As long as you didn't lose a loved one, the sinking of the Costa Concordia has been almost the perfect news story, providing a spectacle of gigantic folly while confirming our fondest prejudices: the Italian nutter who drove his liner like a Ferrari, phoned his mamma when it started to sink, then scarpered for safety, leaving passengers and crew scrambling around in the dark. How very Italian!
Francesco Schettino may indeed be guilty as charged: the transcripts of the conversations in which he apparently lied, hedged and begged don't seem to allow much leeway. Given the state of Italian justice, we should only have to wait about 25 years for a verdict. But in the meantime another Italian vice is on display: the rush to judgment. It happens every time a big story breaks in Italy. The weakness of sub judice laws and the fact that practically every telephone in the country appears to be tapped give journalists scoops that their colleagues elsewhere would kill for.
But given the complexity of real events, the truth is rarely this simple. Already Mr Schettino's unique blame is evolving into something more nuanced. Two other senior officers, one of them Greek, were in the boat that took him to shore; yesterday investigators confirmed that they, too, were in the frame. And then there are the conversations between Schettino and his boss at Costa, Roberto Ferrarini, the man in charge of emergencies, while the ship was sinking. Their content is as yet undisclosed. The speed with which the cruise company offloaded Schettino in the media is itself suspicious: was it to prevent the shadow of blame falling on someone more senior?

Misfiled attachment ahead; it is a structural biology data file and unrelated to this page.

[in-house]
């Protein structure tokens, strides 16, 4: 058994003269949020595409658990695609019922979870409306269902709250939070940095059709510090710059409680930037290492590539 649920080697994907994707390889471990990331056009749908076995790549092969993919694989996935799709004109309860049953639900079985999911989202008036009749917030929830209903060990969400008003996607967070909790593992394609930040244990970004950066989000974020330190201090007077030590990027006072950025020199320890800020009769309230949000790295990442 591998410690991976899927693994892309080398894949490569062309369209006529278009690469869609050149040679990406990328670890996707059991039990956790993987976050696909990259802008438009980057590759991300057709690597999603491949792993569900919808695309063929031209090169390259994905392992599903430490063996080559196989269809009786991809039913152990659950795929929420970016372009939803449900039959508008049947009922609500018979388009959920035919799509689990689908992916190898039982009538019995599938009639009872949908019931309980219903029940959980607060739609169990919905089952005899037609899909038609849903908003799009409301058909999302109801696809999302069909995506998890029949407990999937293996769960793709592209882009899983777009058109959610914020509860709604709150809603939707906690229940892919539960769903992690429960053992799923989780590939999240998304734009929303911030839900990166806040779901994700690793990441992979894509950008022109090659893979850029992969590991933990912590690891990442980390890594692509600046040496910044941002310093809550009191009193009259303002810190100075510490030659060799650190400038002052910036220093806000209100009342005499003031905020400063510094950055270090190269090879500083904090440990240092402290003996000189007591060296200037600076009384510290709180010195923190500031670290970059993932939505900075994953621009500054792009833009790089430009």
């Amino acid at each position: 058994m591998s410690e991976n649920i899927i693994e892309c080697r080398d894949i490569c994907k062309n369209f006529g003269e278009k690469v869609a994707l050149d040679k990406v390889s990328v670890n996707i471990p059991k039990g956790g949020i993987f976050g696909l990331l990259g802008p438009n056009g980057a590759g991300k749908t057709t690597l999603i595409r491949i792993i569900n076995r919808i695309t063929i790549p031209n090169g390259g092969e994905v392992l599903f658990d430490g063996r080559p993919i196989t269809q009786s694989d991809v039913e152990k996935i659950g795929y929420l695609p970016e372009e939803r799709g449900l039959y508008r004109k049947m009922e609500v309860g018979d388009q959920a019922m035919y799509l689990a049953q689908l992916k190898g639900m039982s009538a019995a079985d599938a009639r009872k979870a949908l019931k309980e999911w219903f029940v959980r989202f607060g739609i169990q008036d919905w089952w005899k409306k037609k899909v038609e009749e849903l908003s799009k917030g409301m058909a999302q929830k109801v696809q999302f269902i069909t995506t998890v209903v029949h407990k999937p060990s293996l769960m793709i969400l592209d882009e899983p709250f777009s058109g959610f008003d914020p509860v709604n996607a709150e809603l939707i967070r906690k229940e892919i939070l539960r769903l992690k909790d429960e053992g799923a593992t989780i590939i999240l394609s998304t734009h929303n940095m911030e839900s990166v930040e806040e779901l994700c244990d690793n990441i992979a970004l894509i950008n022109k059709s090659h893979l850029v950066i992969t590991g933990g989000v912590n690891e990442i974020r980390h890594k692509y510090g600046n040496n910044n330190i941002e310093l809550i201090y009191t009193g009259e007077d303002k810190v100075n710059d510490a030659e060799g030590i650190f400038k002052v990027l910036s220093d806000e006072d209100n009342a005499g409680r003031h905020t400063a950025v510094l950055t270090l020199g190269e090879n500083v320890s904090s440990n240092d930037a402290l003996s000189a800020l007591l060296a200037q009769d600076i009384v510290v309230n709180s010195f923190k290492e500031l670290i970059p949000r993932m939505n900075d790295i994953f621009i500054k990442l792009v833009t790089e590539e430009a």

The idea that Italy is a nation of cowards was the creation of Allied media in 1940 after 36,000 British troops put some 200,000 Italians to flight. It has stuck ever since. But like the Costa Concordia disaster, the real story was far more complex: the weakness of the glue of national unity, corruption among the officer class and deep popular scepticism about entering the war, all played a part in military failure. And, contrary to the myth, many Italian units fought with great valour in both World Wars.
It is however probable that most of them were very fond of their mothers. And waved their arms around when they talked.